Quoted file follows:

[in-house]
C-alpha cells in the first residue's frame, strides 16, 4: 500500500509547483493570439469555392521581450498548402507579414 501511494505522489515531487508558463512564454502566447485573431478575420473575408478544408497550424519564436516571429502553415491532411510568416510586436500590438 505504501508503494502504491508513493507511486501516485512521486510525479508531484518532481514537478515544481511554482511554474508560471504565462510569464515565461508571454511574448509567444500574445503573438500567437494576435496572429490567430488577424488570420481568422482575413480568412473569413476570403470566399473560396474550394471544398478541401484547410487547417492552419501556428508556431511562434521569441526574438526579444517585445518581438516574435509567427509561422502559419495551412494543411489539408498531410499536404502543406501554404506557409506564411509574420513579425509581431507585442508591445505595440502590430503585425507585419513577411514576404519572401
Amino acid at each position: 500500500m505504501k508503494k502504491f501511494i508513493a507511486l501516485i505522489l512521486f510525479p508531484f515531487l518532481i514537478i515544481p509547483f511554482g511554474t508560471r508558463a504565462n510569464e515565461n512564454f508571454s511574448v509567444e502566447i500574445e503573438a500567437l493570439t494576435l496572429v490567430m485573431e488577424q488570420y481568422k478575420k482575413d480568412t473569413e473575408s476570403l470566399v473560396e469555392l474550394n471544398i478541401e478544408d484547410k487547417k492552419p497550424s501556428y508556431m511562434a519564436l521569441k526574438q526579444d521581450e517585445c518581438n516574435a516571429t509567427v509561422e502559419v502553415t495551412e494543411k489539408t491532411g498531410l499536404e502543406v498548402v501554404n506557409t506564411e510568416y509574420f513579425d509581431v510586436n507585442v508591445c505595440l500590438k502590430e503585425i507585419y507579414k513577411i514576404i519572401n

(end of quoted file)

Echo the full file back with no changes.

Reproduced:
[in-house]
C-alpha cells in the first residue's frame, strides 16, 4: 500500500509547483493570439469555392521581450498548402507579414 501511494505522489515531487508558463512564454502566447485573431478575420473575408478544408497550424519564436516571429502553415491532411510568416510586436500590438 505504501508503494502504491508513493507511486501516485512521486510525479508531484518532481514537478515544481511554482511554474508560471504565462510569464515565461508571454511574448509567444500574445503573438500567437494576435496572429490567430488577424488570420481568422482575413480568412473569413476570403470566399473560396474550394471544398478541401484547410487547417492552419501556428508556431511562434521569441526574438526579444517585445518581438516574435509567427509561422502559419495551412494543411489539408498531410499536404502543406501554404506557409506564411509574420513579425509581431507585442508591445505595440502590430503585425507585419513577411514576404519572401
Amino acid at each position: 500500500m505504501k508503494k502504491f501511494i508513493a507511486l501516485i505522489l512521486f510525479p508531484f515531487l518532481i514537478i515544481p509547483f511554482g511554474t508560471r508558463a504565462n510569464e515565461n512564454f508571454s511574448v509567444e502566447i500574445e503573438a500567437l493570439t494576435l496572429v490567430m485573431e488577424q488570420y481568422k478575420k482575413d480568412t473569413e473575408s476570403l470566399v473560396e469555392l474550394n471544398i478541401e478544408d484547410k487547417k492552419p497550424s501556428y508556431m511562434a519564436l521569441k526574438q526579444d521581450e517585445c518581438n516574435a516571429t509567427v509561422e502559419v502553415t495551412e494543411k489539408t491532411g498531410l499536404e502543406v498548402v501554404n506557409t506564411e510568416y509574420f513579425d509581431v510586436n507585442v508591445c505595440l500590438k502590430e503585425i507585419y507579414k513577411i514576404i519572401n